The battle for leadership in the transcatheter aortic valve replacement market is going to heat up in 2014.
That’s because Medtronic will launch its CoreValve TAVR system sooner than expected and that will bring it in direct competition with Irvine, California-based Edwards Lifesciences. Since Nov. 2011, Edwards has been the lone company to have an approved, commercially-available TAVR device in the U.S. - Sapien. Transcatheter aortic valve replacement is aimed at patients whose aortic valves are severely blocked but who are too sick to undergo the more-risky open heart surgery to replace those valves.
Last week at the Transcatheter Cardiovascular Therapies conference in San Francisco, Medtronic provided results of a clinical study that showed that CoreValve was quite effective in treating patients who were considered at extreme risk for open heart intervention.
In fact, it wasn’t only efficacious, it also beat clinical results of Sapien. Analyst Glenn Novarro, senior analyst at RBC Capital Markets, wrote in a note during the conference that results were better on several fronts:
CoreValve’s major stroke rate was 4.1% at 1 year following the implantation, compared with 4.6% with Sapien; 4.5% Sapien XT, the as-yet unapproved lower profile TAVR valve from Edwards. Even paravalvular leaks, the other complication associated with the device, was markedly lower in patients using Medtronic’s CoreValve, the results showed.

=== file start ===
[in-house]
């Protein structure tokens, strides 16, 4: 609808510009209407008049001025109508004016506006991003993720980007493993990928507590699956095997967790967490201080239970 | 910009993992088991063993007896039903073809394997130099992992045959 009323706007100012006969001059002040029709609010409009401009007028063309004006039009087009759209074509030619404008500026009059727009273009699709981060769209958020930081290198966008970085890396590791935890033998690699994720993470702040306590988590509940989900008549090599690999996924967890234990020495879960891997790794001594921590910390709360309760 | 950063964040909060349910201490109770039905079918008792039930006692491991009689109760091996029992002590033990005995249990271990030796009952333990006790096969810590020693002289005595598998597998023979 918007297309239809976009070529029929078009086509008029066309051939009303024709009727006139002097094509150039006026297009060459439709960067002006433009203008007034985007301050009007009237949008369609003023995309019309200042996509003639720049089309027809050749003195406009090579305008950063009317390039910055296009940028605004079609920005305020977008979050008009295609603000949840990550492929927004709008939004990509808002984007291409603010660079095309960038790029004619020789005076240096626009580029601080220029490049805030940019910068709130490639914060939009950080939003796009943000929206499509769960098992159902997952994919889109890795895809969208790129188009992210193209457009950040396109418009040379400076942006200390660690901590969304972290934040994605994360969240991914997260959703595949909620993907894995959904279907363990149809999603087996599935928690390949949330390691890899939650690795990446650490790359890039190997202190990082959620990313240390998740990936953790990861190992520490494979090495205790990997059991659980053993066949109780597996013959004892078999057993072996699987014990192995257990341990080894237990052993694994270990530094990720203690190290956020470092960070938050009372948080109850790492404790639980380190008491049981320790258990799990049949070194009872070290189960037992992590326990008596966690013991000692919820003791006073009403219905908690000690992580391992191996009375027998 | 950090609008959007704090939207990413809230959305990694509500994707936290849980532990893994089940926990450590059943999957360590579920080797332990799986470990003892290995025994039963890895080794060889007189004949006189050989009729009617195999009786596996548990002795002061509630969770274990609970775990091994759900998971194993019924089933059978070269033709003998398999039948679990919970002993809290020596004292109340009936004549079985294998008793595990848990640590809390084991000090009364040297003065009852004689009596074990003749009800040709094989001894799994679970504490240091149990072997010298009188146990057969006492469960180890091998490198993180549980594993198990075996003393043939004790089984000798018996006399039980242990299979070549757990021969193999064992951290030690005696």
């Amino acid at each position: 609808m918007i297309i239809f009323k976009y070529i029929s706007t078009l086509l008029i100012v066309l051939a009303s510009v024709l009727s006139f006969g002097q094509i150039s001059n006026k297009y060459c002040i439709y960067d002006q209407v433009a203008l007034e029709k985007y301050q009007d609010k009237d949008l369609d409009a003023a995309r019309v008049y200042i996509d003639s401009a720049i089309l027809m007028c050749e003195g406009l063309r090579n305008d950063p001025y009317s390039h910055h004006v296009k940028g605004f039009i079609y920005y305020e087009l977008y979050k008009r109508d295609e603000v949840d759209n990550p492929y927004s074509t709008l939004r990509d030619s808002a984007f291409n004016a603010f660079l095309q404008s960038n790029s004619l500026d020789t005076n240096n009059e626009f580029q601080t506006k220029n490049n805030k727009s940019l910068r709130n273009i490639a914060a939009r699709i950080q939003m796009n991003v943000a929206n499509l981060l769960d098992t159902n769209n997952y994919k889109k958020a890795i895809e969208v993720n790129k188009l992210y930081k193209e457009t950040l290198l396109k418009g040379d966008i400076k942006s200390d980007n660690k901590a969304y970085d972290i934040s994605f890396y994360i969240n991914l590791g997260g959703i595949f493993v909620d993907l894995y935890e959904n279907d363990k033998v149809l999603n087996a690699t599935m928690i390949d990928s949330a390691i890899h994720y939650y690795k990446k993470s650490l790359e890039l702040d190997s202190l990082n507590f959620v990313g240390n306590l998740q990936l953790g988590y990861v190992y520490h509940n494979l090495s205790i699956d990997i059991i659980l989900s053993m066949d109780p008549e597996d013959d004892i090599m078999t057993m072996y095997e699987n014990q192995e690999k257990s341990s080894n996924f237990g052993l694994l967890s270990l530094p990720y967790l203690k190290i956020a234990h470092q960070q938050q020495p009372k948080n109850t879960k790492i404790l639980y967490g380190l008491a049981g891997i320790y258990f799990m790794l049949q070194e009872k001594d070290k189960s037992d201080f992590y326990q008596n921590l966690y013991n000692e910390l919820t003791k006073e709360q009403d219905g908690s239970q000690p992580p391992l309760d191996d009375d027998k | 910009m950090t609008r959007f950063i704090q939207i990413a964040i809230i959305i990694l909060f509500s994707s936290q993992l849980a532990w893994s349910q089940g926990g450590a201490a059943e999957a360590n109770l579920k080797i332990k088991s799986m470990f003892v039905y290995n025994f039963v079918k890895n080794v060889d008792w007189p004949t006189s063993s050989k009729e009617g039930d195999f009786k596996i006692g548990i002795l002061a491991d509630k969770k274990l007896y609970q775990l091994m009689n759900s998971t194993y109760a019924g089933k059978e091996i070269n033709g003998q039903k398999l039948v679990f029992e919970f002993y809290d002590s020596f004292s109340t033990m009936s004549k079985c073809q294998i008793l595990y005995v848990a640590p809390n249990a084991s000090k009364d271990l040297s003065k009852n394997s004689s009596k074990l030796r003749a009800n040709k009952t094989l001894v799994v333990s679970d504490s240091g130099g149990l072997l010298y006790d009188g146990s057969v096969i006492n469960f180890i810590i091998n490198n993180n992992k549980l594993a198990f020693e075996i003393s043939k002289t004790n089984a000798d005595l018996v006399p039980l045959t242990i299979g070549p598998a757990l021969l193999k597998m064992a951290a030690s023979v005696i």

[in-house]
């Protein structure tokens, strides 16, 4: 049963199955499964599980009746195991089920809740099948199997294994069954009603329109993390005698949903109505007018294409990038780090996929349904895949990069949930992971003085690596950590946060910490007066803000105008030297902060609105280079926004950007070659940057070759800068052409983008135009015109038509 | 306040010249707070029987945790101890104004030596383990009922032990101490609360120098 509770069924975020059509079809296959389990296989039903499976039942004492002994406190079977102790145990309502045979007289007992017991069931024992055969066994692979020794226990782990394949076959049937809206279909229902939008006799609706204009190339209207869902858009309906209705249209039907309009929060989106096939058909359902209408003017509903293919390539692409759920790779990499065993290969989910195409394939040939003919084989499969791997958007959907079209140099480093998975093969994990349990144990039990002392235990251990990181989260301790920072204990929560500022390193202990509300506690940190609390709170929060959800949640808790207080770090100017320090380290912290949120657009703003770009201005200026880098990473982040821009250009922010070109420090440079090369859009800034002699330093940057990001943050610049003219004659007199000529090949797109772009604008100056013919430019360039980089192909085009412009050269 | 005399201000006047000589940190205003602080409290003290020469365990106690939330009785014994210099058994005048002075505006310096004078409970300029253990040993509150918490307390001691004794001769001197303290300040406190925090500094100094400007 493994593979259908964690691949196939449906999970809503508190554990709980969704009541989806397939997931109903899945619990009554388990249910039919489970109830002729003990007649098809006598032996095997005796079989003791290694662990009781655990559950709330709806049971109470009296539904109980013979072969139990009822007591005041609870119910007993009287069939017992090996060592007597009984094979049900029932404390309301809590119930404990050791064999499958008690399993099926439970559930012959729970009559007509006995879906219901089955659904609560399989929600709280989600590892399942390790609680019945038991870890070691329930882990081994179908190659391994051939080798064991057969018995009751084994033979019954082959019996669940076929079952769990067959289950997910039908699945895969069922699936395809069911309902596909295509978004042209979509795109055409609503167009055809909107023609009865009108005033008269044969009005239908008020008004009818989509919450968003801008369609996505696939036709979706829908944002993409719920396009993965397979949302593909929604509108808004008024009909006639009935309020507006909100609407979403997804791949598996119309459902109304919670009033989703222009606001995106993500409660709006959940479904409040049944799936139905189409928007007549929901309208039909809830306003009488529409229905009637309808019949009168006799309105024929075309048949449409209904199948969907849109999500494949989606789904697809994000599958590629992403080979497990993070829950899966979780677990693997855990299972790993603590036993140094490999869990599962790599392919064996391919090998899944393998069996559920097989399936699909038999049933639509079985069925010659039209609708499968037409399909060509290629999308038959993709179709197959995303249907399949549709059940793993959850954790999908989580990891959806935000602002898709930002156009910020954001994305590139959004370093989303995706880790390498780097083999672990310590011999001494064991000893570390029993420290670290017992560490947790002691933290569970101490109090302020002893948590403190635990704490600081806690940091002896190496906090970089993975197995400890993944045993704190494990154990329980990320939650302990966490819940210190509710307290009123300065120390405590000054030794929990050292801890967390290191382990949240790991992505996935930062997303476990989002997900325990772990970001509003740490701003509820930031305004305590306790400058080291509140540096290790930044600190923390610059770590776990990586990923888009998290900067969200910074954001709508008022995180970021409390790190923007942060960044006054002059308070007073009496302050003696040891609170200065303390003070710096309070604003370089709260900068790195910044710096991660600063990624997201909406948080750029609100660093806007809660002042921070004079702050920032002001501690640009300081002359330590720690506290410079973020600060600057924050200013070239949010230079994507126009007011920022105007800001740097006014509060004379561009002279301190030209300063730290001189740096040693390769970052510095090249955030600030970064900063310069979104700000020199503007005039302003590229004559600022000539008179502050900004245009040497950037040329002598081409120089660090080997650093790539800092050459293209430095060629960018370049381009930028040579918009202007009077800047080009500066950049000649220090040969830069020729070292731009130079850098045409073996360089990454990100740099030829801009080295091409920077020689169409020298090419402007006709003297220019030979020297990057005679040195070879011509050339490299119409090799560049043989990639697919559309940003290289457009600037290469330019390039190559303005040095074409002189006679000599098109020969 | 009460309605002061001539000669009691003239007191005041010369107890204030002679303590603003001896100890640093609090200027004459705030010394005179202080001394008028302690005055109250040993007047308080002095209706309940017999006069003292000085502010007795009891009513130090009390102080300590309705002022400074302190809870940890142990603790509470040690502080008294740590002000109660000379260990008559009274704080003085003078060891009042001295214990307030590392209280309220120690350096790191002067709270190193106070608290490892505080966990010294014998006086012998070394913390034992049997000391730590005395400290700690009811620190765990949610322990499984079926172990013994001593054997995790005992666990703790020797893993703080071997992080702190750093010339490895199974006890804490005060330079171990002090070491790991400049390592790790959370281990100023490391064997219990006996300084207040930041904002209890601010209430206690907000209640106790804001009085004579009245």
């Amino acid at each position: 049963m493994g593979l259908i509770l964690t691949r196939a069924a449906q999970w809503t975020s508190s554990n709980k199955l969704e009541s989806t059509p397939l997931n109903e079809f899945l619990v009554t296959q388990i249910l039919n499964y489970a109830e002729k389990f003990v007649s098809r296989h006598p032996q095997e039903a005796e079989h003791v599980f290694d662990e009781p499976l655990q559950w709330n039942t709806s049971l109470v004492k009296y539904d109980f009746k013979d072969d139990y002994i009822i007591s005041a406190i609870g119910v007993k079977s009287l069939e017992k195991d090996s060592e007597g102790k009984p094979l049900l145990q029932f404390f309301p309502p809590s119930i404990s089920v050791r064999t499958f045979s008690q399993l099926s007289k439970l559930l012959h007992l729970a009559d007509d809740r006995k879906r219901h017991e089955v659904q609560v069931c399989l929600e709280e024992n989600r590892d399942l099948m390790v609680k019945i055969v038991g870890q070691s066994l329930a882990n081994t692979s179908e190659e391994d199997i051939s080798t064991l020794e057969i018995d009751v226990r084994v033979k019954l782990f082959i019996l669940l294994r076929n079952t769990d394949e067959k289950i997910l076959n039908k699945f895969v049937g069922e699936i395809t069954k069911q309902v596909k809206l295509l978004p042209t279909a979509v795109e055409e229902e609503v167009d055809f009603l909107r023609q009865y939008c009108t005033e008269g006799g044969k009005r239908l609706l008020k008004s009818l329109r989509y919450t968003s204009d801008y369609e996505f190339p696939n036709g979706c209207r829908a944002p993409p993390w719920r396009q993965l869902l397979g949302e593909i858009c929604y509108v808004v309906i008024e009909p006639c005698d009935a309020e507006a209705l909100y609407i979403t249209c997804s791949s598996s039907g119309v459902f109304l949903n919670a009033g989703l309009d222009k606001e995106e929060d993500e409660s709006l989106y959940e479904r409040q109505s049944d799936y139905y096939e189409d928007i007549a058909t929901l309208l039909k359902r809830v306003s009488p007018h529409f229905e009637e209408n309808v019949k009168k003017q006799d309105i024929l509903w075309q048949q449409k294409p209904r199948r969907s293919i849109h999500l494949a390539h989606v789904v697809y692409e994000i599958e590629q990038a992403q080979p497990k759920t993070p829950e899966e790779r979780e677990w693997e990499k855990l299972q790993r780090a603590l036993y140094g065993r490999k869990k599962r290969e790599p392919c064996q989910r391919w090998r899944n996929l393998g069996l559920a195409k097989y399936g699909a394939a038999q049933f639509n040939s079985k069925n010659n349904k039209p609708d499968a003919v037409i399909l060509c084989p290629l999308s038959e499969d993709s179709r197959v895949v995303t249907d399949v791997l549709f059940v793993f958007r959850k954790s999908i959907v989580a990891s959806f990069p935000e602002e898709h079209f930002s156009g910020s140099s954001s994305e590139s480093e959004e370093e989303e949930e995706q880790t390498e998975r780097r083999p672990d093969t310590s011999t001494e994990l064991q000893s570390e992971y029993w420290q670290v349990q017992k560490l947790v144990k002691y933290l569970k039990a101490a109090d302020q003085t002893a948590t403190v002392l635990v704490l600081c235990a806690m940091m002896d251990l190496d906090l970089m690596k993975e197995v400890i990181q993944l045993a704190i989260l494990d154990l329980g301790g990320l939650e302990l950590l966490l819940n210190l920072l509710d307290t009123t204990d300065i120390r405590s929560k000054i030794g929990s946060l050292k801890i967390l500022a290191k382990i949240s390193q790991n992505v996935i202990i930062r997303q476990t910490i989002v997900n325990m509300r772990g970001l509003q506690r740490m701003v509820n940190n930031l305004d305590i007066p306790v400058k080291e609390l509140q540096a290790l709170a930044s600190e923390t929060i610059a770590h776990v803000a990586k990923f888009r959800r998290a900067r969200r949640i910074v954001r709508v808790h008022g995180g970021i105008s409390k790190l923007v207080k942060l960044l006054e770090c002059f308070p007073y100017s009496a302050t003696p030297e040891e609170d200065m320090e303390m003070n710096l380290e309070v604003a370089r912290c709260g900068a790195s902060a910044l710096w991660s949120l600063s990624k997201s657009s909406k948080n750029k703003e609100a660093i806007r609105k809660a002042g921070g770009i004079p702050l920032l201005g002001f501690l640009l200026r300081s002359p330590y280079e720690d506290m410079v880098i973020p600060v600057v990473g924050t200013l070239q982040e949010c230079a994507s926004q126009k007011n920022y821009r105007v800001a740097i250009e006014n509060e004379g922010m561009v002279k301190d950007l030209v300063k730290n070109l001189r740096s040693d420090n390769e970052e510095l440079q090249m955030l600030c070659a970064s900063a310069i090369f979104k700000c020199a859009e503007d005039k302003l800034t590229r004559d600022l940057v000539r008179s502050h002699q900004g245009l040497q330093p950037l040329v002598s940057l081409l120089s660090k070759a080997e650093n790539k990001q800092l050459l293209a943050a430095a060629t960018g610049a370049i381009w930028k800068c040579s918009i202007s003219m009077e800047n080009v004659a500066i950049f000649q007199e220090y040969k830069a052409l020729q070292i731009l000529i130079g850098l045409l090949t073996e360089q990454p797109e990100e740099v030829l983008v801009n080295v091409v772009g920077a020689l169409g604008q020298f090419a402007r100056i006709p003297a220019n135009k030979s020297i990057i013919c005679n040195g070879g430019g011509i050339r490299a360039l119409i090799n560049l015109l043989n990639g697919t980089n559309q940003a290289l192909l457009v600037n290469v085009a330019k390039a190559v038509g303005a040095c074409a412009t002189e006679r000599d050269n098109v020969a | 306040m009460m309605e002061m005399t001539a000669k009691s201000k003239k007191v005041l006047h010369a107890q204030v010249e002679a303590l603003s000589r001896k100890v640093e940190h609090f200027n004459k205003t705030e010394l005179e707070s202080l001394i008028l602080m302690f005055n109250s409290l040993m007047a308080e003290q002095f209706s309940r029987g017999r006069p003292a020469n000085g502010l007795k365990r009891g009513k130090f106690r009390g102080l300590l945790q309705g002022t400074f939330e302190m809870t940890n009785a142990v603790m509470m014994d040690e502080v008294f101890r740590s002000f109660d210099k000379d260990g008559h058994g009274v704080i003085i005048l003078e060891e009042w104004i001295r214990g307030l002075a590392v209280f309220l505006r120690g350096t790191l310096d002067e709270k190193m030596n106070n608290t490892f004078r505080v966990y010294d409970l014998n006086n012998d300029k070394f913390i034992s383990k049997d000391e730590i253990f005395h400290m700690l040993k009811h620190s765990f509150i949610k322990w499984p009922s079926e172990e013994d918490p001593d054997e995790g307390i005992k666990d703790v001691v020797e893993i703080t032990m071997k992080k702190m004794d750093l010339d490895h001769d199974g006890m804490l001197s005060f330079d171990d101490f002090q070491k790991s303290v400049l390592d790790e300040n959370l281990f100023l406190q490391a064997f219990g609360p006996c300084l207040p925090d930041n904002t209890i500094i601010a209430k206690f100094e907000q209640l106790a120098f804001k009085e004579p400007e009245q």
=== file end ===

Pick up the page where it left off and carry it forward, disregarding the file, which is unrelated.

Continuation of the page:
All this means that hospitals will have another device to choose from when the FDA approves the device.
And here is the other piece of news from Medtronic.
The Minnesota device maker said the product will launch CoreValve in the U.S. at the end of its 2014 fiscal year, which ends at the end of April. In other words, the device is going to be rolled out a full year ahead of Wall Street’s expectation, Novarro noted.
Medtronic said that FDA is going to conduct a separate review of the product as it relates to extreme risk patients and strong risk patients thereby expediting review, and also not require an FDA advisory panel recommendation.
“As it relates to EW, the sooner-than-expected approval will likely lead to MDT taking more US market share than the street previously modeled,” Novarro concluded.
The question is whether hospitals will see lower prices as competition heats up, but Novarro doesn't expect that to happen any time soon.
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